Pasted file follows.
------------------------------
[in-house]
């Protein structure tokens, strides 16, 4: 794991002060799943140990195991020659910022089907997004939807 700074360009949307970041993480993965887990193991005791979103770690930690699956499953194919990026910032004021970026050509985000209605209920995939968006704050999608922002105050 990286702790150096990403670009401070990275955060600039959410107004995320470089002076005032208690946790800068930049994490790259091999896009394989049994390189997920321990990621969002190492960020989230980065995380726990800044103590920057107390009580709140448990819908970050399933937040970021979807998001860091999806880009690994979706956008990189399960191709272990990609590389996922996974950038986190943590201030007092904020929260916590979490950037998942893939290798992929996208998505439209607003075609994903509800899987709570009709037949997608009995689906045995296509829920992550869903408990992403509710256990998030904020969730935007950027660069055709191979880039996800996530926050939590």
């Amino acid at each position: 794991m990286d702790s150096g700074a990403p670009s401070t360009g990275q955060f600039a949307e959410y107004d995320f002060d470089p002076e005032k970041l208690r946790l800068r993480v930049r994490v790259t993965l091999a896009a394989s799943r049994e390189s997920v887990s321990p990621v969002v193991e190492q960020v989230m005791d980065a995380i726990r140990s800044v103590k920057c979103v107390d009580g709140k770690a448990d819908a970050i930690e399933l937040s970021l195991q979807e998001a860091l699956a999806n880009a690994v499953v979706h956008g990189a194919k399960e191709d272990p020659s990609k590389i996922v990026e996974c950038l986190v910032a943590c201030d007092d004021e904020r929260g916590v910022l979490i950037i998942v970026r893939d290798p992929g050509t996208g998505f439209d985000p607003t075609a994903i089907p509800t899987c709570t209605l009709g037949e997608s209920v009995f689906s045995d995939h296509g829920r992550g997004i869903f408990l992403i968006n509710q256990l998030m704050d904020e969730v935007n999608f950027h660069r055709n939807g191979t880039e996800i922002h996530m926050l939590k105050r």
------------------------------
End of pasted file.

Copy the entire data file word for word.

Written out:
[in-house]
């Protein structure tokens, strides 16, 4: 794991002060799943140990195991020659910022089907997004939807 700074360009949307970041993480993965887990193991005791979103770690930690699956499953194919990026910032004021970026050509985000209605209920995939968006704050999608922002105050 990286702790150096990403670009401070990275955060600039959410107004995320470089002076005032208690946790800068930049994490790259091999896009394989049994390189997920321990990621969002190492960020989230980065995380726990800044103590920057107390009580709140448990819908970050399933937040970021979807998001860091999806880009690994979706956008990189399960191709272990990609590389996922996974950038986190943590201030007092904020929260916590979490950037998942893939290798992929996208998505439209607003075609994903509800899987709570009709037949997608009995689906045995296509829920992550869903408990992403509710256990998030904020969730935007950027660069055709191979880039996800996530926050939590």
């Amino acid at each position: 794991m990286d702790s150096g700074a990403p670009s401070t360009g990275q955060f600039a949307e959410y107004d995320f002060d470089p002076e005032k970041l208690r946790l800068r993480v930049r994490v790259t993965l091999a896009a394989s799943r049994e390189s997920v887990s321990p990621v969002v193991e190492q960020v989230m005791d980065a995380i726990r140990s800044v103590k920057c979103v107390d009580g709140k770690a448990d819908a970050i930690e399933l937040s970021l195991q979807e998001a860091l699956a999806n880009a690994v499953v979706h956008g990189a194919k399960e191709d272990p020659s990609k590389i996922v990026e996974c950038l986190v910032a943590c201030d007092d004021e904020r929260g916590v910022l979490i950037i998942v970026r893939d290798p992929g050509t996208g998505f439209d985000p607003t075609a994903i089907p509800t899987c709570t209605l009709g037949e997608s209920v009995f689906s045995d995939h296509g829920r992550g997004i869903f408990l992403i968006n509710q256990l998030m704050d904020e969730v935007n999608f950027h660069r055709n939807g191979t880039e996800i922002h996530m926050l939590k105050r």